Lovebug Starski, Rapper And DJ Who Stood At The Vanguard Of Hip-Hop, Dead At 57 : The Record He helped give birth to the culture, and the catchphrase, that would become the most-consumed genre one year before his death.
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Lovebug Starski, Rapper And DJ Who Stood At The Vanguard Of Hip-Hop, Dead At 57

Lovebug Starski, far right, on November 6, 2014 in Las Vegas, Nevada. The DJ and rapper died Thursday, Feb. 8 2018. With him, from left, are fellow hip-hop pioneers Doug E. Fresh and Grandmaster Caz. Isaac Brekken/Getty Images for BET hide caption

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Isaac Brekken/Getty Images for BET

Lovebug Starski, far right, on November 6, 2014 in Las Vegas, Nevada. The DJ and rapper died Thursday, Feb. 8 2018. With him, from left, are fellow hip-hop pioneers Doug E. Fresh and Grandmaster Caz.

Isaac Brekken/Getty Images for BET

Pioneering DJ and rapper Lovebug Starski, who helped develop the nascent form of hip-hop in the Bronx in the late '70s, died Thursday afternoon of a heart attack at his Las Vegas home, his manager has confirmed to NPR. He was 57.

In a genre built on catchphrases, Lovebug Starski is often credited with creating the most enduring of them all. The rapping DJ from the Bronx helped coin the phrase "hip-hop" when the culture was still in its infancy, during the late '70s.

Along with early DJ partner DJ Hollywood, Kevin "Lovebug Starski" Smith pioneered party-rocking and rapping, while simultaneously DJing, at such Bronx hot spots as Disco Fever, long before hip-hop would become a household word.

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In 2006, Starski recounted to music journalist Peter Scholtes how he helped originate the phrase that would come to describe what is now the nation's most-consumed genre. During a party night fueled by malt liquor and marijuana, a send-off for a friend heading off to the military, Starski began teasing him, chanting in drill sergeant fashion while marching: "hip, hop, hip, hop, hip, hop." He and Keith Cowboy of Grandmaster Flash and the Furious Five began a call-and-response: "I'd say the 'hip,' he'd say the 'hop.' And then he stopped doing it, and I kept doing it."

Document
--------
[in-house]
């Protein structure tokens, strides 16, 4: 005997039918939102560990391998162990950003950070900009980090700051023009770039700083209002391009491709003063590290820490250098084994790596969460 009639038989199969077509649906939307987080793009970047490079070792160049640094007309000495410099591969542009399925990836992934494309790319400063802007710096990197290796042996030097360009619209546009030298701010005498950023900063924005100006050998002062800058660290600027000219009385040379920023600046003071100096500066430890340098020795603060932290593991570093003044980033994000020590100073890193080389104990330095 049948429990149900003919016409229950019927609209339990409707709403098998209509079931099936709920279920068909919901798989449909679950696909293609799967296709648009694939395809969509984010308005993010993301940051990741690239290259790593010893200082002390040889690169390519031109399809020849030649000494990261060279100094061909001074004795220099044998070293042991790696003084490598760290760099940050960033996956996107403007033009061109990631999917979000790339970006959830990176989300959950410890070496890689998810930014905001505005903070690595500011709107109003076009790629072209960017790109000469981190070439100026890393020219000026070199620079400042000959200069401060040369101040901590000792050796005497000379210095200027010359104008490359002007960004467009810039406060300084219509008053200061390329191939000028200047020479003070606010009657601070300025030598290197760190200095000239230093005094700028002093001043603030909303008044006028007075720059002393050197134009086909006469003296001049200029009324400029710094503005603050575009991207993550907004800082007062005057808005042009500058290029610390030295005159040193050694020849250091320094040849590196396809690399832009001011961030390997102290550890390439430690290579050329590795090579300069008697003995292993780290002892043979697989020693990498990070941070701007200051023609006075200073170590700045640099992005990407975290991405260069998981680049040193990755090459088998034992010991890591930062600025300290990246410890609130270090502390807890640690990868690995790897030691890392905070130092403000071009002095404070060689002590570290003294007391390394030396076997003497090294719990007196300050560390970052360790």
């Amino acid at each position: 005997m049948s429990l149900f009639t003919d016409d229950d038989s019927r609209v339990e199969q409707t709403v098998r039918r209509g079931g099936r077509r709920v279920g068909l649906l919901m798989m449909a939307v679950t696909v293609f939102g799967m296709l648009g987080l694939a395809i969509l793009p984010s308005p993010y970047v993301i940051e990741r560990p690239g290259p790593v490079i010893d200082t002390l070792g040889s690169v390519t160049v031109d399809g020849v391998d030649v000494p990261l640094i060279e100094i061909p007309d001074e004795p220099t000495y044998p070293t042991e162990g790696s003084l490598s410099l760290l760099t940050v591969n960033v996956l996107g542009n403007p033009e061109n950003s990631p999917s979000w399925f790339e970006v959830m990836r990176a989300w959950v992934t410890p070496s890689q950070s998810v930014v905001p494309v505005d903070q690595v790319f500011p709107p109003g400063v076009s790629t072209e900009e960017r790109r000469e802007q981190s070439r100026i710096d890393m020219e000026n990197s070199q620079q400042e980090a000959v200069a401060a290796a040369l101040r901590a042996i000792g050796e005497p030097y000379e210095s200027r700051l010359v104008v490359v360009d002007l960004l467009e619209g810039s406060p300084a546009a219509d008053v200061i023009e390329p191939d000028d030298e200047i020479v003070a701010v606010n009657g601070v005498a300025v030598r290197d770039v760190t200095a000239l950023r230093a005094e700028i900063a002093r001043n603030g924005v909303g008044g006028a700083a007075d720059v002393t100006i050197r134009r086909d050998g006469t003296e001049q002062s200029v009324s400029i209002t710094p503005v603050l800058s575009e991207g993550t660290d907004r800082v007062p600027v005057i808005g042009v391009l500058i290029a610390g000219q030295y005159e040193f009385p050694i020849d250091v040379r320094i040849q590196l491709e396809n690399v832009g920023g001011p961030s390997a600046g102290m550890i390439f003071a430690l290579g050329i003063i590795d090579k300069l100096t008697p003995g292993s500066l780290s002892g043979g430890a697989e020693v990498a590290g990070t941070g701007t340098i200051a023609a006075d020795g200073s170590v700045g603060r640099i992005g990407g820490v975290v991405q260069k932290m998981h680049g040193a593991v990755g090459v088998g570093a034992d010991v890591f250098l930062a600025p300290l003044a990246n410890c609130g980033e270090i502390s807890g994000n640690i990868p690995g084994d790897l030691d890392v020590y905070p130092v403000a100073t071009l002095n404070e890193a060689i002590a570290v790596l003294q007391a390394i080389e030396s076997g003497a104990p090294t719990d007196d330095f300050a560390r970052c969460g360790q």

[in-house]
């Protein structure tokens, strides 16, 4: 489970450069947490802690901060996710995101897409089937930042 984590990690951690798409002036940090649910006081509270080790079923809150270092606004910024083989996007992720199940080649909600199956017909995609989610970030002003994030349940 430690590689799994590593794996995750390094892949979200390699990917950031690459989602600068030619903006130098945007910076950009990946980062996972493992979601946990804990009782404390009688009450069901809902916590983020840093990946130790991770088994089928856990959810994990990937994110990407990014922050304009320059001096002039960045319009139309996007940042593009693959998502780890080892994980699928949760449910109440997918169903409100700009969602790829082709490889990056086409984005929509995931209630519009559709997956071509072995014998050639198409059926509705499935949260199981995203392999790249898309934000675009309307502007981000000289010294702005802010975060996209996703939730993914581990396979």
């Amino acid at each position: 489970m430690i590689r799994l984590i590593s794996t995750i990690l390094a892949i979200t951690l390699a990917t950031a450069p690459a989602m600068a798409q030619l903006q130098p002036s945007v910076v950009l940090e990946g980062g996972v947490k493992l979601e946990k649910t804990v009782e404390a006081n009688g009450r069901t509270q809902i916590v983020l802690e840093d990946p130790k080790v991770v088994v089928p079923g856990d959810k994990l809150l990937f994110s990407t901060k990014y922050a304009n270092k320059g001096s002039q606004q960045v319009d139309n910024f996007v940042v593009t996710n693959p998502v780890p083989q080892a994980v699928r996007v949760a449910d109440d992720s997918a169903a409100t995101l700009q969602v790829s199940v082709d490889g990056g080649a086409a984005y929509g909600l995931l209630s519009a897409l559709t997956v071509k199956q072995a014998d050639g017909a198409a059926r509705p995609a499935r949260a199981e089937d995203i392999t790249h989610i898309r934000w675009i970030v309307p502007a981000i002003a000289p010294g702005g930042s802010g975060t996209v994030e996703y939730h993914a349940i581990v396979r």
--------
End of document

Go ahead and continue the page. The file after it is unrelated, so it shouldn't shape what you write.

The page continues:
It became a party-starting rhyme Starski would employ to move the crowd: "hip, hop, hippy to the hippy hop-bop."

The phrase "hip-hop" would later be popularized by the first hit record of the genre, 1979's "Rapper's Delight" by The Sugarhill Gang. Sylvia Robinson, who ran the label, Sugar Hill Records, that The Sugarhill Gang was signed to, had initially pursued Lovebug Starski. At the time, he was already committed to a recording contract with .

Starski would eventually release the early singles — under the name Little Starsky at the time — "Gangster Rock" and "Dancin' Party People."

Amongst the many tributes posted on social media by legends in their own right, Chuck D, head of Public Enemy, described Starski to HipHopDX as "the first double trouble threat in hip-hop and rap music."

Hot 97's Peter Rosenberg posted a live Funkmaster Flex DJ set, above, from a 1993 party that features Starski handling hosting duties. Sounding like he hadn't lost a step despite being nearly two decades away from his hip-hop heyday, Starski can heard teasing partygoers on the mic while warming up the crowd.

Like all of the genre's pioneers, from DJ Kool Herc to Grandmaster Flash, Starski preceded the big paydays that artists half a generation later would begin to earn from the culture he helped birth. But his name still rang out in rhymes well into the '90s; he's forever immortalized in the opening verse to Notorious B.I.G.'s popular 1994 single, "Juicy."

"Who ever thought that hip-hop would take it this far?" as Biggie raps in a line, freighted with unintended irony, before giving props to some of New York's seminal DJs. "Peace to Ron G, Brucie B, Kid Capri, Funkmaster Flex, Lovebug Starski."

Indeed — hip-hop, it don't stop.